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France 'At War With Jihadism And Radical Islamism,' Prime Minister Says

French Prime Minister Manuel Valls delivers his speech during an homage to the 17 victims of last week terrorist attacks, at the French national Assembly in Paris on Tuesday.
Remy de la Mauviniere

France's prime minister says his country "is at war with terrorism, jihadism and radical Islamism" but not with ordinary Muslims and their religion.

Prime Minister Manuel Valls said Islam, the country's second most common religion after Catholicism, "has its place in France."

After Valls' speech, lawmakers broke into "La Marseillaise," the national anthem, and applause. It came the same day that funerals were held in Paris for the victims of last week's attacks.

Valls' remarks came ahead of a 488-to-1 vote to re-authorize French airstrikes against militants of the Islamic State in Iraq. French law requires a vote every four months to extend such operations. (The lone dissenter, a center-right member of parliament, argued that the airstrikes were making the situation worse, a German web site reported.)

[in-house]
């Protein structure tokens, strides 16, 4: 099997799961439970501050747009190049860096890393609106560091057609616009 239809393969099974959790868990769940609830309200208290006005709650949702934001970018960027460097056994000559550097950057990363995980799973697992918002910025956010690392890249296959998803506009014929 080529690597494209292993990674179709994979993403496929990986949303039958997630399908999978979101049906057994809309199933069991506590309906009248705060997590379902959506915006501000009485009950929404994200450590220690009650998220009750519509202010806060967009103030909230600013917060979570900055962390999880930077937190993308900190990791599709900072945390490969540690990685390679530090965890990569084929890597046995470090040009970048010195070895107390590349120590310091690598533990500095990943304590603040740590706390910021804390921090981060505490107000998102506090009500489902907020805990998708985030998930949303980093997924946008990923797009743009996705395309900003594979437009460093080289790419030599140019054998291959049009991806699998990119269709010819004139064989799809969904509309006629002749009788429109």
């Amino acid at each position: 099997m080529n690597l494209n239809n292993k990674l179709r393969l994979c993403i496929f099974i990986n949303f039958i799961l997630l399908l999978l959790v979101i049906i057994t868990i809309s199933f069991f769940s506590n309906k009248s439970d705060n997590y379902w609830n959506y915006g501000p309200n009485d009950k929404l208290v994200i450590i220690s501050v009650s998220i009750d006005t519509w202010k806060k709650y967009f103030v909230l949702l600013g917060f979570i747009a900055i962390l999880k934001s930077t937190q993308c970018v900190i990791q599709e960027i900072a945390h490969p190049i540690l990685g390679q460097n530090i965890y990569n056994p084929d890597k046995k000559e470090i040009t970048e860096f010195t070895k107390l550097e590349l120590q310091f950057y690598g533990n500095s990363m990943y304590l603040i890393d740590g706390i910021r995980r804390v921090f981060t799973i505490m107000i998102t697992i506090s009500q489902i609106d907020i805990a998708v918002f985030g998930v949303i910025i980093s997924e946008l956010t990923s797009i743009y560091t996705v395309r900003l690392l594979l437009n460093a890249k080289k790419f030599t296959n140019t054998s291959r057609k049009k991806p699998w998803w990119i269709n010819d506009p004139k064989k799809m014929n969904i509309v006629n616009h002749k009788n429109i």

The two brothers who killed 12 people at the offices of Charlie Hebdo claimed allegiance to al-Qaida, while the man who took hostages and killed four people in a Kosher grocery store had pledged allegiance to the Islamic State.

France's airstrikes against the Islamic State in Iraq are part of a larger international effort against the group in Iraq and Syria that also includes the U.S. strikes.

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Krishnadev Calamur is NPR's deputy Washington editor. In this role, he helps oversee planning of the Washington desk's news coverage. He also edits NPR's Supreme Court coverage. Previously, Calamur was an editor and staff writer at The Atlantic. This is his second stint at NPR, having previously worked on NPR's website from 2008-15. Calamur received an M.A. in journalism from the University of Missouri.
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